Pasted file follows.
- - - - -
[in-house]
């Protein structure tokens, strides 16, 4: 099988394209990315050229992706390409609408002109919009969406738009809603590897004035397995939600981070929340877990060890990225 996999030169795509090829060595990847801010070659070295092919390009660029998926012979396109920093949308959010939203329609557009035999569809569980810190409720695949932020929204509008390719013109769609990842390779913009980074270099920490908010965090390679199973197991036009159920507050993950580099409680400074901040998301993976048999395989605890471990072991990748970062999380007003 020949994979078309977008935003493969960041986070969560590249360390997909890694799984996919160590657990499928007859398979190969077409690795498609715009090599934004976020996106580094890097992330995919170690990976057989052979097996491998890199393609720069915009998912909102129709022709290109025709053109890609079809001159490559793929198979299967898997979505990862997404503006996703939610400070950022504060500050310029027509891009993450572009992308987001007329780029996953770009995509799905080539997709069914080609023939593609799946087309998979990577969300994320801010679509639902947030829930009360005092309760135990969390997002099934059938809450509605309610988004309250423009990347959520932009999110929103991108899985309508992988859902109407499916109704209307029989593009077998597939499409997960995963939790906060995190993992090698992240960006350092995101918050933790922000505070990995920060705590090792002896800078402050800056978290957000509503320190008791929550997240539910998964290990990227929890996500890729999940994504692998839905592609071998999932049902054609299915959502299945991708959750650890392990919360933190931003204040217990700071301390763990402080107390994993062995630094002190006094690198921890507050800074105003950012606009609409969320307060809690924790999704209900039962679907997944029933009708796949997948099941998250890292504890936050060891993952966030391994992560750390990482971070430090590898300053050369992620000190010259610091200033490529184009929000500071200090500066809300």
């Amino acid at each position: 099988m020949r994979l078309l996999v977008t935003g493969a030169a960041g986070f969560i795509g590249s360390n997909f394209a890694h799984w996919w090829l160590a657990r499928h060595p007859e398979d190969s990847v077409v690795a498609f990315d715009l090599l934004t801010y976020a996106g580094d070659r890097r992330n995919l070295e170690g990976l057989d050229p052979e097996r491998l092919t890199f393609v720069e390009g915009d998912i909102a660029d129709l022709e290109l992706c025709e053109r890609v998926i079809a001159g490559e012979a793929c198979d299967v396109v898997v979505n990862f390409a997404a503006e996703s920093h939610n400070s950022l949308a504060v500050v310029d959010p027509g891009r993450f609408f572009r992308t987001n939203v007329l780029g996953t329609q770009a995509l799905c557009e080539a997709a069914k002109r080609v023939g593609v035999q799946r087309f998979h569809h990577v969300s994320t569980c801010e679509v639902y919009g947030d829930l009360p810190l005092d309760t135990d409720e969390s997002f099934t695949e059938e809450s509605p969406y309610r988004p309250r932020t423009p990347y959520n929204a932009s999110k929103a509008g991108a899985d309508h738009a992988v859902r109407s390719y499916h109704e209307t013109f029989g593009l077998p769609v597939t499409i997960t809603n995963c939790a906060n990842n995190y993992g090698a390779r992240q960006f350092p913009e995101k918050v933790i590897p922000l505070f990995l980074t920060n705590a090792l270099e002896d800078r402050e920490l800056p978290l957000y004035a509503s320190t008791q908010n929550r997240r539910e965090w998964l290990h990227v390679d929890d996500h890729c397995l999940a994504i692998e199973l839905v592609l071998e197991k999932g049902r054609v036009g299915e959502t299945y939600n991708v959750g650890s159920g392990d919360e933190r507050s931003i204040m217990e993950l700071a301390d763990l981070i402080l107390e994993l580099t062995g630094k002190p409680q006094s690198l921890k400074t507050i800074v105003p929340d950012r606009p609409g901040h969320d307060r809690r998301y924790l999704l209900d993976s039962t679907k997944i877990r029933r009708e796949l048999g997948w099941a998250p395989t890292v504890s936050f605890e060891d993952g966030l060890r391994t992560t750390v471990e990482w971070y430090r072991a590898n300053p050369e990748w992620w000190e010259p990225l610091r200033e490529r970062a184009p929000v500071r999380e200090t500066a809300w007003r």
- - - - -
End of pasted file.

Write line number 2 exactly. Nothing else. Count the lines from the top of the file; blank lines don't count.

């Protein structure tokens, strides 16, 4: 099988394209990315050229992706390409609408002109919009969406738009809603590897004035397995939600981070929340877990060890990225 996999030169795509090829060595990847801010070659070295092919390009660029998926012979396109920093949308959010939203329609557009035999569809569980810190409720695949932020929204509008390719013109769609990842390779913009980074270099920490908010965090390679199973197991036009159920507050993950580099409680400074901040998301993976048999395989605890471990072991990748970062999380007003 020949994979078309977008935003493969960041986070969560590249360390997909890694799984996919160590657990499928007859398979190969077409690795498609715009090599934004976020996106580094890097992330995919170690990976057989052979097996491998890199393609720069915009998912909102129709022709290109025709053109890609079809001159490559793929198979299967898997979505990862997404503006996703939610400070950022504060500050310029027509891009993450572009992308987001007329780029996953770009995509799905080539997709069914080609023939593609799946087309998979990577969300994320801010679509639902947030829930009360005092309760135990969390997002099934059938809450509605309610988004309250423009990347959520932009999110929103991108899985309508992988859902109407499916109704209307029989593009077998597939499409997960995963939790906060995190993992090698992240960006350092995101918050933790922000505070990995920060705590090792002896800078402050800056978290957000509503320190008791929550997240539910998964290990990227929890996500890729999940994504692998839905592609071998999932049902054609299915959502299945991708959750650890392990919360933190931003204040217990700071301390763990402080107390994993062995630094002190006094690198921890507050800074105003950012606009609409969320307060809690924790999704209900039962679907997944029933009708796949997948099941998250890292504890936050060891993952966030391994992560750390990482971070430090590898300053050369992620000190010259610091200033490529184009929000500071200090500066809300």